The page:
Japanese knotweed stops pensioner downsizing home in Essex

Up to 5% of the UK is affected by Japanese knotweed - Essex is no exception

Mrs. Patricia Dunlop, a pensioner, has lived in her country home in Chigwell, Essex for almost forty years.  Now as she and husband John enter their twilight years, she is looking to downsize to a village on the coast. Unfortunately, Japanese knotweed in their garden prevented them from selling - here's why.

 Japanese knotweed homeowner in Essex 

How Japanese knotweed stop you moving house

With so much talk about the existence of Japanese knotweed in the UK over the past few years, most people now understand how invasive it can be, not only to have the plant growing on your land but also the damage it can cause to walls, tarmac, floorboards, etc., - it is difficult to control and eradicate.

Sadly, once Japanese knotweed has been identified on your land, it can bring moving house to a grinding halt.   This is because mortgage lenders are reluctant to invest in land and property compromised by this non-native, invasive plant.

For Mrs Dunlop and her husband, this meant potential buyers would struggle to secure a mortgage on their property in Essex.  Not a good situation when you are in the market to sell!

Japanese knotweed will reduce your home's value

Unfortunately, turning away potential buyers isn't the only damage knotweed can do.  Due to its existence on your land, it can cause all sorts of problems with your mortgage. Namely, banks have a right to reduce the total value of your property.   In fact, banks can reduce your home's value by up to 20%! 

"We had no idea this [Japanese knotweed] could be such a problem," says Mrs Dunlop. "We thought we would lose around £200,000 on our house sale, so were grateful to be pointed in the right direction of seeking legal advice [from TCM Knotweed Removal].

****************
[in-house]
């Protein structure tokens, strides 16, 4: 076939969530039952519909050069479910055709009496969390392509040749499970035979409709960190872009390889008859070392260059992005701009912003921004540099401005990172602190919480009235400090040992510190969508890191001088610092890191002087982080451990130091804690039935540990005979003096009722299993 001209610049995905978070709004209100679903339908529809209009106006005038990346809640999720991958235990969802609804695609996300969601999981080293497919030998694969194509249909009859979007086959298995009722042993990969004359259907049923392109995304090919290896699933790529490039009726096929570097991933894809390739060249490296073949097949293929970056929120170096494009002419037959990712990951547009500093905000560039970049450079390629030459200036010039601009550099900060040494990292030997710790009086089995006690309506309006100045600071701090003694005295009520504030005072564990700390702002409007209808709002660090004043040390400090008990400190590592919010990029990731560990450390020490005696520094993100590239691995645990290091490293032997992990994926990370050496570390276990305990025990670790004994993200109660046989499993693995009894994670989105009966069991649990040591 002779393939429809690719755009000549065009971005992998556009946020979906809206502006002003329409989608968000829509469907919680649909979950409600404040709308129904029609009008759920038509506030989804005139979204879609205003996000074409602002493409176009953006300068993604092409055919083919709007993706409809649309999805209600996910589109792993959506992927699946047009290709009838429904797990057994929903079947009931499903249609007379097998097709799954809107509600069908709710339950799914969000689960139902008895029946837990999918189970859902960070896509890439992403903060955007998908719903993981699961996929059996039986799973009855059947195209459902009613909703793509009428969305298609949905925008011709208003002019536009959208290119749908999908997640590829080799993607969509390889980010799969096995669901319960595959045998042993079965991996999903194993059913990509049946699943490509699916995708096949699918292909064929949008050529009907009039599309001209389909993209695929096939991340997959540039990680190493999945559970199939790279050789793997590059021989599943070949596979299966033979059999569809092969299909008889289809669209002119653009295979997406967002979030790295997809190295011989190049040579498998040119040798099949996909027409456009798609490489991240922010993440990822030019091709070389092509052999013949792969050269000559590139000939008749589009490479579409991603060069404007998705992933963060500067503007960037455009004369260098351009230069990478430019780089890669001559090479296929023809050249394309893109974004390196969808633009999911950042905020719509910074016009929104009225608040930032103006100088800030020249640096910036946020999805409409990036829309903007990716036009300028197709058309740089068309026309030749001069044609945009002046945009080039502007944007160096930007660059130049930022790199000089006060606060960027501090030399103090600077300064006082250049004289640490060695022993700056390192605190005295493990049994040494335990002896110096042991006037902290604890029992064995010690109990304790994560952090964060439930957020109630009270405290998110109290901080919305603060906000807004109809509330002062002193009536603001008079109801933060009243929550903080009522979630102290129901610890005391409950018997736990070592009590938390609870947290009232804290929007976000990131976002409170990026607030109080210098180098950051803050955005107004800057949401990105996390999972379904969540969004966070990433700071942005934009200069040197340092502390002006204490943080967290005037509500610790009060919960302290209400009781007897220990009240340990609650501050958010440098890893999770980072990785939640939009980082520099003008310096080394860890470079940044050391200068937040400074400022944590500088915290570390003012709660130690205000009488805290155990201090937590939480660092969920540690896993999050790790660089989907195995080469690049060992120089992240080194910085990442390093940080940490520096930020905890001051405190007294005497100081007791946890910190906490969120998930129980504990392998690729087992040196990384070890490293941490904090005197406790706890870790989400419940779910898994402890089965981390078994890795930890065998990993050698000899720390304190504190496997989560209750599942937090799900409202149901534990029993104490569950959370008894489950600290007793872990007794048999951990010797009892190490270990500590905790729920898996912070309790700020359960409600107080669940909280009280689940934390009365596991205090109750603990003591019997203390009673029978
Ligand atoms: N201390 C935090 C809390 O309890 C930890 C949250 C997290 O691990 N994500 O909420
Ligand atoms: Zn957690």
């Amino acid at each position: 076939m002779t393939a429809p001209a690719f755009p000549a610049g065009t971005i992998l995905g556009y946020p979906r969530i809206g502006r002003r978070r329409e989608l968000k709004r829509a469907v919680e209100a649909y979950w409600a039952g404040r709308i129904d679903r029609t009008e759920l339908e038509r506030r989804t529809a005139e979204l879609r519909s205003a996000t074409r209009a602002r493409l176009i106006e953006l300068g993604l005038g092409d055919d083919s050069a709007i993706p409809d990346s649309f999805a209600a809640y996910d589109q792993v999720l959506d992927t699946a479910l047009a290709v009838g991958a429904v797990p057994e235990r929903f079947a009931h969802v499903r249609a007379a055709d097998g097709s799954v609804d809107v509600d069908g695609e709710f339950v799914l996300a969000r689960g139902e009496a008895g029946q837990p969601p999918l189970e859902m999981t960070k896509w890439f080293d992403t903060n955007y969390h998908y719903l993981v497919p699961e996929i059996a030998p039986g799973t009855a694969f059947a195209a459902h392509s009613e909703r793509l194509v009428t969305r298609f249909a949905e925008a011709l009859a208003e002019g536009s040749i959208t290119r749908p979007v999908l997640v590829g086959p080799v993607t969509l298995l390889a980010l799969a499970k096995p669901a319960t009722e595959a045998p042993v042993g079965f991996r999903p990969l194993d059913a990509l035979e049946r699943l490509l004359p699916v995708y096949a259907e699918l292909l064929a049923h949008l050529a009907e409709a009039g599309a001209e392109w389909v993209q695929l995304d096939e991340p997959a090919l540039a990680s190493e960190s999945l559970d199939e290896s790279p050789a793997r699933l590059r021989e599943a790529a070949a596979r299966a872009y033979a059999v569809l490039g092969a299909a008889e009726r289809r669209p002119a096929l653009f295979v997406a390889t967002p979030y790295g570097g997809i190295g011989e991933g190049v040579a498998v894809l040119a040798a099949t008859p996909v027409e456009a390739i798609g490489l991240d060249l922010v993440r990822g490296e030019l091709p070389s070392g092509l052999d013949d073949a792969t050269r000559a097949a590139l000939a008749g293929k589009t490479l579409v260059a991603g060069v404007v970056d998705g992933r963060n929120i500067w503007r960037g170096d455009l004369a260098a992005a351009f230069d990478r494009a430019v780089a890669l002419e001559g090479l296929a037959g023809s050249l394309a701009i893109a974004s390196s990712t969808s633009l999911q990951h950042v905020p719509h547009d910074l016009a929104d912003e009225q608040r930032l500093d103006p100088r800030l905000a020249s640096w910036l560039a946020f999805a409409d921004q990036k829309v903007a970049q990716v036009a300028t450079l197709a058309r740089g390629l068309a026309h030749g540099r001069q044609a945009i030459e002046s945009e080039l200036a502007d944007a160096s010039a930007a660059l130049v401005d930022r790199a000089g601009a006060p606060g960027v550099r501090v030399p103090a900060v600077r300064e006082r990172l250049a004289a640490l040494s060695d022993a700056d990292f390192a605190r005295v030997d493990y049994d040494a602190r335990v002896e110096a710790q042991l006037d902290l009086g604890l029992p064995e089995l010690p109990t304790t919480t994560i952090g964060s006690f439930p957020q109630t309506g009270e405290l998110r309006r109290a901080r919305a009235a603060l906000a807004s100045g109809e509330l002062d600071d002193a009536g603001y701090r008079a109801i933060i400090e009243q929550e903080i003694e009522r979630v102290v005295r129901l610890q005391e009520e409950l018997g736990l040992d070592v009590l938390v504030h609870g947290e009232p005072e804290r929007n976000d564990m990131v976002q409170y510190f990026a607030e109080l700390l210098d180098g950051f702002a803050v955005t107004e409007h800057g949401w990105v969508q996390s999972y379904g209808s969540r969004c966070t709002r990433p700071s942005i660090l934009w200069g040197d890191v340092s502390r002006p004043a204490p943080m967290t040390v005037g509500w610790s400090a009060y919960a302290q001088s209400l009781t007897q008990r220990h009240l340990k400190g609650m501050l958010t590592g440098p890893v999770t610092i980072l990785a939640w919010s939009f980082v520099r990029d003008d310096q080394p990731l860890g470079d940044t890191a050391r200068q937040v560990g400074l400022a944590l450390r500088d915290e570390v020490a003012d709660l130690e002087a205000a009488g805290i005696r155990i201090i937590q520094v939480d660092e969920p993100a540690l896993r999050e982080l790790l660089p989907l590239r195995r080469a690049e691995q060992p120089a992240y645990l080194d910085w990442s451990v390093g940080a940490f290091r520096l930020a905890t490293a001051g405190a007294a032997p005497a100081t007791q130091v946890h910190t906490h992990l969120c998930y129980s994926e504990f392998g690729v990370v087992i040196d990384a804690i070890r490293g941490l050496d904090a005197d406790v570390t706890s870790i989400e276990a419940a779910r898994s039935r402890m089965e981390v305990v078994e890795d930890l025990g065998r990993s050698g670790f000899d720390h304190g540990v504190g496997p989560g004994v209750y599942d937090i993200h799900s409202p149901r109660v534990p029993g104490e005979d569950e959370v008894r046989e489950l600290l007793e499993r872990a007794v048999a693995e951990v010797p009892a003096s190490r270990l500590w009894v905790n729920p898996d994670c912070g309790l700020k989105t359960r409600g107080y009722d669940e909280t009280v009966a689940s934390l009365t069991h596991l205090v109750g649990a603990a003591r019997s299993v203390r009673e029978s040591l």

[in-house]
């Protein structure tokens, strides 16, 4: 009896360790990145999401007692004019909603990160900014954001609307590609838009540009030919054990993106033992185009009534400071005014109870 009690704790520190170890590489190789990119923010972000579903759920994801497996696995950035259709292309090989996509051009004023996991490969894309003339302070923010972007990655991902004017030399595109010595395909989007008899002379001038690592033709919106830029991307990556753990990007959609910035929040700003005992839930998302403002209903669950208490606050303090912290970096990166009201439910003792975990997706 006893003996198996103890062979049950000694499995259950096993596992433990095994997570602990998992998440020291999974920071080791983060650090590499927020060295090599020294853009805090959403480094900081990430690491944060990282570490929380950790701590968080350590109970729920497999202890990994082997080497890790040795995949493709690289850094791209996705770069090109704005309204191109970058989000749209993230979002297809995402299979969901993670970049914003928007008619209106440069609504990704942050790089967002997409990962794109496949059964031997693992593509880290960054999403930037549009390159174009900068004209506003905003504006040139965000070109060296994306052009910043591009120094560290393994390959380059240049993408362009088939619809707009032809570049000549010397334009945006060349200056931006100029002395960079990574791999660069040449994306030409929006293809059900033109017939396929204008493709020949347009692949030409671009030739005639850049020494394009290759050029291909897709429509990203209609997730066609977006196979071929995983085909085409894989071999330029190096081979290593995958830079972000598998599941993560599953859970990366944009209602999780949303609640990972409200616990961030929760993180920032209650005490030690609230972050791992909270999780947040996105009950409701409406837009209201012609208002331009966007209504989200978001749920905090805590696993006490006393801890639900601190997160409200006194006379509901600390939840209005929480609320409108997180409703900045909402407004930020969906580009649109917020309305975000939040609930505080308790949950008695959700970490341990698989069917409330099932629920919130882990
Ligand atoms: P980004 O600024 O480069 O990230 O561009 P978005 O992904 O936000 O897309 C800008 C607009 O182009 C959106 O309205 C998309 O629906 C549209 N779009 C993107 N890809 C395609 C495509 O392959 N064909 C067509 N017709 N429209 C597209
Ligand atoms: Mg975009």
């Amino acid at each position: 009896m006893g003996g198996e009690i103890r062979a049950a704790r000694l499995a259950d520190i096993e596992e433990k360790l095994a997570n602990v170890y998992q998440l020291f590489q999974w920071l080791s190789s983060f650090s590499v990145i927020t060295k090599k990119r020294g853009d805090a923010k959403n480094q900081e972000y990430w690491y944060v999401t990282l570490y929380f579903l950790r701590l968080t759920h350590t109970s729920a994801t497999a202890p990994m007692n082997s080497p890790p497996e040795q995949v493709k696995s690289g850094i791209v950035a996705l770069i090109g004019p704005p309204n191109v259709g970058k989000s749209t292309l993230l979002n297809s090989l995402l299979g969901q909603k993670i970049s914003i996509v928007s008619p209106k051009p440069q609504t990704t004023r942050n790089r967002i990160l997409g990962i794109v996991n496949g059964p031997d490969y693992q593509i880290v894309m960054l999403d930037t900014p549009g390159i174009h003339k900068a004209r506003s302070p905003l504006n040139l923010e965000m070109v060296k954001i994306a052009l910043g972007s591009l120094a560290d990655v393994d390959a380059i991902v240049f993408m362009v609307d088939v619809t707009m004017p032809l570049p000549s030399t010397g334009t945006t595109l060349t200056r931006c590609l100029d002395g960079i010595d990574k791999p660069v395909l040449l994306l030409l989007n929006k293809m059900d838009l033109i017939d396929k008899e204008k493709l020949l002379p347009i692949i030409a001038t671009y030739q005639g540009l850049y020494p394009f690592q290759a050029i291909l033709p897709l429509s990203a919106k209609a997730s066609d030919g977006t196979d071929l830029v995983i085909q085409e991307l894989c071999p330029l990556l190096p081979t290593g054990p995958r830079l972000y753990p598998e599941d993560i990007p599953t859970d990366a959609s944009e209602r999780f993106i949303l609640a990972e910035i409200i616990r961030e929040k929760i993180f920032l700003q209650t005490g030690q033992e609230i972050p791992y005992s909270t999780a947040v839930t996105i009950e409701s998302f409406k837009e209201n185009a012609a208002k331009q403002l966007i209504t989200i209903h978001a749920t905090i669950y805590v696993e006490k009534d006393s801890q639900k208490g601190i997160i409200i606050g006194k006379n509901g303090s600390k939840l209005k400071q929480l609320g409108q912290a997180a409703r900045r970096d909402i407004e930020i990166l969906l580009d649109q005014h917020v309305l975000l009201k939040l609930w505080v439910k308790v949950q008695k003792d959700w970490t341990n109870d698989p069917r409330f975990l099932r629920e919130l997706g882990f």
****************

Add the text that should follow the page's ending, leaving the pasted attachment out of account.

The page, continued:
Identifying Japanese knotweed

Though a known enemy to many homeowners from up and down the country, there are still those who own residential property and land who would not be able to identify this voracious plant.  This is a problem because the sooner you spot and treat it, the less of a problem it can become.

The plant's appearance changes throughout the year, so take a look at our Japanese knotweed identification page to familiarise yourself with the growing phases throughout the seasons, and the relevant photographs showing in detail how the plant looks during the seasons. 

  • In spring - new green and purple shoots sprout from the ground, looking rather like asparagus spears;
  • In the warmer months bright heart shaped leaves appear with tiny white flowers;
  • In the colder months the plant appears to be dead, with brown stalks that have mis-led many to believe it is gone for good, but this is not so.  The plant stores its energy below grown in its (up to) 3 metre deep roots, ready to re-grow in springtime. 

Treat Japanese knotweed, get compensation

Japanese knotweed can tie you in all sorts of knots. It can ruin your finances and stop you from moving forward. So what can you do about it? 

Here's what we suggest to our clients:

  1. Speak to a professional Japanese knotweed removal company like TCM Knotweed immediately, and book a site survey.
  2. We will determine the best possible treatment plan for your particular infestation, and put this in place. Whether it be treatment with herbicides, or by excavation method, we will guide you on the best solution for your property.
  3. Finally, contact a lawyer to see if you can get compensation. 

Across the UK, it is becoming more and more likely that homeowners will win significant compensation in the case of Japanese knotweed being present on their land.

Mrs Dunlop and her husband were awarded well for damages caused by this invasive plant at their home, and finally in March 2020 they were able to sell and move from Essex to the south coast. 

If you fear you may having Japanese knotweed lurking in your garden then don't delay, contact TCM Knotweed removal today. 

Date: January 19, 2021

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